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The Sleep Revolution by Arianna Huffington
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When you’re tossing and turning, unable to get to REM sleep because anxiety or worries are keeping you awake, what should you do? Should you write it down in a journal to get it off your mind? Should you just get up? Continue to toss and turn?

Writing in a journal before bed can be helpful—and might even save you some tossing and turning. Make a list of your priorities for the next day. This gets your plans out of your mind (where they can keep you from sleeping) and onto paper. Jotting down a few things you’re grateful for can also help put your worries into perspective.

Instead of reaching for your phone try some breathing exercises, or meditation, which has been shown to help people fall asleep faster, and does wonders for me. 

There are amazing listening experiences I love, like Meditative Story, a podcast we launched with WaitWhat, which is a first-of-its-kind listening experience that combines the emotional pull of immersive storytelling with the immediate, science-backed benefits of mindfulness. The people you hear from in Meditative Story are all sharing deeply personal stories of transformative moments in their lives. The result is a great bedtime story anyone can respond to. 

And I love listening to the collection of sleep experiences we launched in partnership with Audible, which includes bedtime stories by Keke Palmer and Nick Jonas, and guided meditations by Diddy, Gabrielle Bernstein, and others. I’ve yet to hear the ending of one. Which, of course, is the whole point!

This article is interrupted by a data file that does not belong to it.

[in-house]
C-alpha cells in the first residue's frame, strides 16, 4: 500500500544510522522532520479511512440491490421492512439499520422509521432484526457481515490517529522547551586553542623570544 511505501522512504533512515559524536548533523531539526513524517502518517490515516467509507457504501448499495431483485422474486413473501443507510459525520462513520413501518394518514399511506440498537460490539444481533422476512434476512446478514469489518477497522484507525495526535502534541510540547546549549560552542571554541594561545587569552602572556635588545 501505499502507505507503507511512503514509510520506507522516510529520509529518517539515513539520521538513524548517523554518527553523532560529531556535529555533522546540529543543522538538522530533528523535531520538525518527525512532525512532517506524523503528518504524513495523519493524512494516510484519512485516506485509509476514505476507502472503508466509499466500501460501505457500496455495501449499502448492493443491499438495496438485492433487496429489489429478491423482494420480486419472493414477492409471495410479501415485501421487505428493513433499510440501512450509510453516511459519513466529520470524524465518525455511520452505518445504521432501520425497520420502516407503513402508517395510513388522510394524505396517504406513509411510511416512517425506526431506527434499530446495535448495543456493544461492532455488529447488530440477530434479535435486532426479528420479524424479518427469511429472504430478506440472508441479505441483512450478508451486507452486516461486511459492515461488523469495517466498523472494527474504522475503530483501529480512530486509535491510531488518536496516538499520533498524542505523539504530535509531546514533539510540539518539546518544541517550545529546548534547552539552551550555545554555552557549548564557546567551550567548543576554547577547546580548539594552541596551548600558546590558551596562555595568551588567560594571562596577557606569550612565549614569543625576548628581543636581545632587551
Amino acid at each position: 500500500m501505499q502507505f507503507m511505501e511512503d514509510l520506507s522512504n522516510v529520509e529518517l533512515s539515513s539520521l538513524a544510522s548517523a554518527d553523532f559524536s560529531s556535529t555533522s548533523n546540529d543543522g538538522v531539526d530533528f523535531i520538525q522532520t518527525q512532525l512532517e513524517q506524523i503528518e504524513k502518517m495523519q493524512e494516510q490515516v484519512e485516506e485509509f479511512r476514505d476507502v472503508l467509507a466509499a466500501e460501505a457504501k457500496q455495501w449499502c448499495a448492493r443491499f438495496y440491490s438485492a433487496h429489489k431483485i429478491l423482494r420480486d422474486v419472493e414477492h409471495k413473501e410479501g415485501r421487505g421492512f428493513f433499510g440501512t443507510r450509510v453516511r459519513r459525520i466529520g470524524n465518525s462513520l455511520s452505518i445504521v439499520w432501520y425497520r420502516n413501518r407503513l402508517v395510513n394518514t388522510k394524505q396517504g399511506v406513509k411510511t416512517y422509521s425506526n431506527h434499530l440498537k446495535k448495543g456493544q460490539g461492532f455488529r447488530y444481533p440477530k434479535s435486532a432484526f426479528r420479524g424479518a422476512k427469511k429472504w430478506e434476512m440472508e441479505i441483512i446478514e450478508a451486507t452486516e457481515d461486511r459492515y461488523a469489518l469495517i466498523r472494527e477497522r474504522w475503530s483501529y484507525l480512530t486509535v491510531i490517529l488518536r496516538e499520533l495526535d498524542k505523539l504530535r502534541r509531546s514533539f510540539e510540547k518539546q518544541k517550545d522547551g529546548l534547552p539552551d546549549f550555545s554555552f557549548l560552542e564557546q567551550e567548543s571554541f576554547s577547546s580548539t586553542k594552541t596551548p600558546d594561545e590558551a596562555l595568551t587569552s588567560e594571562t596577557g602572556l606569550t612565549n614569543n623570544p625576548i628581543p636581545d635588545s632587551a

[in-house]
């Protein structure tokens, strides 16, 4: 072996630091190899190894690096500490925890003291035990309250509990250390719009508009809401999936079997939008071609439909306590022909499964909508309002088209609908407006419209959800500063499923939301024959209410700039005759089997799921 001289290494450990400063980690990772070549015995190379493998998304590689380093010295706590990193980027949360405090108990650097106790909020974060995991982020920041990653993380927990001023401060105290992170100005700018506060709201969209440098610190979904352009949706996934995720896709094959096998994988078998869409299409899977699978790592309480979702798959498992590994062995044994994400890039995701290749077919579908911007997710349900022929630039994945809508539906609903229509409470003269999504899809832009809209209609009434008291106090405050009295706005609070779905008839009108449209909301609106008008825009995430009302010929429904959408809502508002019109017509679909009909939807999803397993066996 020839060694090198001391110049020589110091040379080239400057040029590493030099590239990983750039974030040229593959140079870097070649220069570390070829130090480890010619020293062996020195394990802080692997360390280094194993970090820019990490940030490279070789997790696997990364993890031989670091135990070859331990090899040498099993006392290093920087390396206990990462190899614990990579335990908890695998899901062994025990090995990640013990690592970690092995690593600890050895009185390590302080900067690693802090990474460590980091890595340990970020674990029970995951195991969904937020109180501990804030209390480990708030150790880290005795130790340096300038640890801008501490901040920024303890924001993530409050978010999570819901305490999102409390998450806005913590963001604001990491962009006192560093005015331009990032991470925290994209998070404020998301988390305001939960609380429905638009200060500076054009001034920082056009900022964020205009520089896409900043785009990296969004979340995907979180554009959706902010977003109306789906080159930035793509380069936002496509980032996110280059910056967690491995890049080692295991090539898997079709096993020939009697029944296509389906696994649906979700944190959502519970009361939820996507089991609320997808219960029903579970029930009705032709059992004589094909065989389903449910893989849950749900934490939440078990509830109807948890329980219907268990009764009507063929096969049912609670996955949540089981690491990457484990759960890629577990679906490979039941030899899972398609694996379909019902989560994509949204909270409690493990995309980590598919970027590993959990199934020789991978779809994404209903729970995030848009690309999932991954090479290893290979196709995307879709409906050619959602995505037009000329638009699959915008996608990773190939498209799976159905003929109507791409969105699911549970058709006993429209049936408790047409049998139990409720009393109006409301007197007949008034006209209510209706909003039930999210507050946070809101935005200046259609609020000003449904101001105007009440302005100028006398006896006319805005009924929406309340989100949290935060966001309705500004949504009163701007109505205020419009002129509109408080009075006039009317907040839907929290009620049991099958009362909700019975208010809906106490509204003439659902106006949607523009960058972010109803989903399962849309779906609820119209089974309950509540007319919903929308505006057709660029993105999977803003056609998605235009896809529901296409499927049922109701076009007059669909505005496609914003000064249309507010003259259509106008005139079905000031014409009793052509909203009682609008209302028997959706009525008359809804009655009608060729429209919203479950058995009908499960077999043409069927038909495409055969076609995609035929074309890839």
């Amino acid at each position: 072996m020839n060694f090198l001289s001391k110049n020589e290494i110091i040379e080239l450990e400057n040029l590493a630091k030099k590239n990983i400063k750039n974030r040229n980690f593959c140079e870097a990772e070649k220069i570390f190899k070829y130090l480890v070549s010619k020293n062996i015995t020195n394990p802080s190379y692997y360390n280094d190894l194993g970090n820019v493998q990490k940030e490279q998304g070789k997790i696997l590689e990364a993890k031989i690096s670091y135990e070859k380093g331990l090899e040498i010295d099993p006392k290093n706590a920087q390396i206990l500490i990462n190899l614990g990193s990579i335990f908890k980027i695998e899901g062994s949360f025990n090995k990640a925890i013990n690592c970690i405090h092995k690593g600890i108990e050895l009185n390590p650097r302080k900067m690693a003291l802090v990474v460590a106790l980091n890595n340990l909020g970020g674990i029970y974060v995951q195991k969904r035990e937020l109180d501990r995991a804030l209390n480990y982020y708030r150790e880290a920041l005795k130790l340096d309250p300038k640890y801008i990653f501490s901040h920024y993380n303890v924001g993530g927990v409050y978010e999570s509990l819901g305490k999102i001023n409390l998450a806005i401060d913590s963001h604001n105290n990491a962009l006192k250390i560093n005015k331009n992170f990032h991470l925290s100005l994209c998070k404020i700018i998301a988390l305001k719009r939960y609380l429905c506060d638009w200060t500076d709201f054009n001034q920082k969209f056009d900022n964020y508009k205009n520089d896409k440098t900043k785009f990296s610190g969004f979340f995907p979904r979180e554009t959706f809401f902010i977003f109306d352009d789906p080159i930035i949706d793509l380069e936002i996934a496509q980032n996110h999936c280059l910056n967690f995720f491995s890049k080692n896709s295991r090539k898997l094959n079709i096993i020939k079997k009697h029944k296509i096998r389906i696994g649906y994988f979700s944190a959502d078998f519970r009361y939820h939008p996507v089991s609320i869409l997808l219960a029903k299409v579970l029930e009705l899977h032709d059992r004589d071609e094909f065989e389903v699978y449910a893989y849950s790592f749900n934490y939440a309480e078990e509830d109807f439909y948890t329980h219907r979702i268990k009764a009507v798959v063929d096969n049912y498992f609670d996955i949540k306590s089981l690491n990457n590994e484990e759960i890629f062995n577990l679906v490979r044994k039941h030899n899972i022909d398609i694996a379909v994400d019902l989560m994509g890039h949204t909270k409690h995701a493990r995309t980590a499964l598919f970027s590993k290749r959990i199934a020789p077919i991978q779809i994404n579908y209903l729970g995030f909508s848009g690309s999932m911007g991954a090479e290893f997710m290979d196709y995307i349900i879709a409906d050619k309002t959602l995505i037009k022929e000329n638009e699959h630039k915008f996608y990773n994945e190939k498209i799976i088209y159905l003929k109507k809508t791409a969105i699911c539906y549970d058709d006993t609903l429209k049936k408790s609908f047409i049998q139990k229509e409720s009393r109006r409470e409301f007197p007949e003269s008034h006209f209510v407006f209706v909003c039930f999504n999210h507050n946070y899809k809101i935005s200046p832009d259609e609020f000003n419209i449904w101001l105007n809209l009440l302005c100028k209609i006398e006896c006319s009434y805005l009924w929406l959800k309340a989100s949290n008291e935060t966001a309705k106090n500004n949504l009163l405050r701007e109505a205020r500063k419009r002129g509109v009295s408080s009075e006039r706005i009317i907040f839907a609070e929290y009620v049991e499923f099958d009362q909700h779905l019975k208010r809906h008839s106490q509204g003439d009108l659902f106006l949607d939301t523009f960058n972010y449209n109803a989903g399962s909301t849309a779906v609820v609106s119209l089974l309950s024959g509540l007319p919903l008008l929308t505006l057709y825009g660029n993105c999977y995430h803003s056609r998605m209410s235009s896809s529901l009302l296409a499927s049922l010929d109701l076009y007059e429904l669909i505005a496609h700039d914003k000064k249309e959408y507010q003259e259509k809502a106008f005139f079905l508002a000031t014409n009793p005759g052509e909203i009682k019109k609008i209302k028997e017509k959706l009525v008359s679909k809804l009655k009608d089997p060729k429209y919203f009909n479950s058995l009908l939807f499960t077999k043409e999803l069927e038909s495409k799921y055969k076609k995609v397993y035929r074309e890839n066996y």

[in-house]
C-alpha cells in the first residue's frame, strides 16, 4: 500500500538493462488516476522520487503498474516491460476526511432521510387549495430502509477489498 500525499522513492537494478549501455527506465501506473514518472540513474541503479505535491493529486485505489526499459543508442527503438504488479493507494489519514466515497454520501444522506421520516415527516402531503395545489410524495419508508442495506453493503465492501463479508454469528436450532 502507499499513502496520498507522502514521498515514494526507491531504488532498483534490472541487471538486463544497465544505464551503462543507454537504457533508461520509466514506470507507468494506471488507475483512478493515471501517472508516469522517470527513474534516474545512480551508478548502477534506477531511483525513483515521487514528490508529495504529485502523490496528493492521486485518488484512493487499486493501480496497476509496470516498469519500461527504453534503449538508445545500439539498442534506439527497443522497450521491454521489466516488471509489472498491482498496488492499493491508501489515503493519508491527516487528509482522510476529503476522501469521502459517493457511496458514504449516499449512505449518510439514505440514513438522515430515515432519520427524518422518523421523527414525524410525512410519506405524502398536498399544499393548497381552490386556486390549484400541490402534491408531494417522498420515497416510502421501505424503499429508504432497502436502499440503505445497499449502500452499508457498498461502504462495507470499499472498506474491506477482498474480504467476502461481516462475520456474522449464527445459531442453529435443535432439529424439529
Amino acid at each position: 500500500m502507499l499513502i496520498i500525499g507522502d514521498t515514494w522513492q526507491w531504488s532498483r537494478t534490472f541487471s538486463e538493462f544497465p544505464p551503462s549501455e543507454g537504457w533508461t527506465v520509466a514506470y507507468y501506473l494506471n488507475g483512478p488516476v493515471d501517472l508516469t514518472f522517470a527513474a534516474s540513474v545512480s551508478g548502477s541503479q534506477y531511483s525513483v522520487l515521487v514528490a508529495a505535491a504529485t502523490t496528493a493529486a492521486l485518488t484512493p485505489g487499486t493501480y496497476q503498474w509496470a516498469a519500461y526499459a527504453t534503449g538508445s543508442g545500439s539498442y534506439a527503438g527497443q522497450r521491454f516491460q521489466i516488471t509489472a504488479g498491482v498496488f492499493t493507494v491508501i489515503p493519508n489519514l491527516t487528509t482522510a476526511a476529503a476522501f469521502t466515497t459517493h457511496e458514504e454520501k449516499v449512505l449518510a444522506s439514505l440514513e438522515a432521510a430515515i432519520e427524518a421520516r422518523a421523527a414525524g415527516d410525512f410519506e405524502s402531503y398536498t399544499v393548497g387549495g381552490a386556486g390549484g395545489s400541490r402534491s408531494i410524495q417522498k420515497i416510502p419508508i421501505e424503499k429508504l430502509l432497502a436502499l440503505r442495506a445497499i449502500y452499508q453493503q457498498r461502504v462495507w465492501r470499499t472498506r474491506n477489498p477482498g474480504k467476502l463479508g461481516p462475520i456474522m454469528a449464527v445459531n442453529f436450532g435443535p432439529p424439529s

If, after about 20 minutes, you still can’t sleep, get out of bed and read a book or something similarly relaxing until you feel sleepy again. 

Oftentimes, the heaviness of anxiety and worry can cause us to feel tired, and yet, we can’t sleep. Is that normal? Can we trick our bodies into sleep when they feel this way?

That’s a perfect occasion for meditation. It’s not a trick, but it works like one!

What’s one thing everyone can do to get better sleep?

My favorite sleep tip is this: before bed, escort your devices out of your bedroom. Our phones are repositories of everything we need to put away to allow us to sleep—our to-do lists, our inboxes, the demands of the world. So putting it to bed outside your bedroom as a regular part of your bedtime ritual makes you more likely to wake up as fully charged as your phone. 

Should we be relying on things like melatonin, CBD, and other sleep aids, or do those get us into a bad cycle of grogginess?

Natural sleep aids work for some, but as a long-term solution, there’s no substitute for taking the time to make sleep a priority.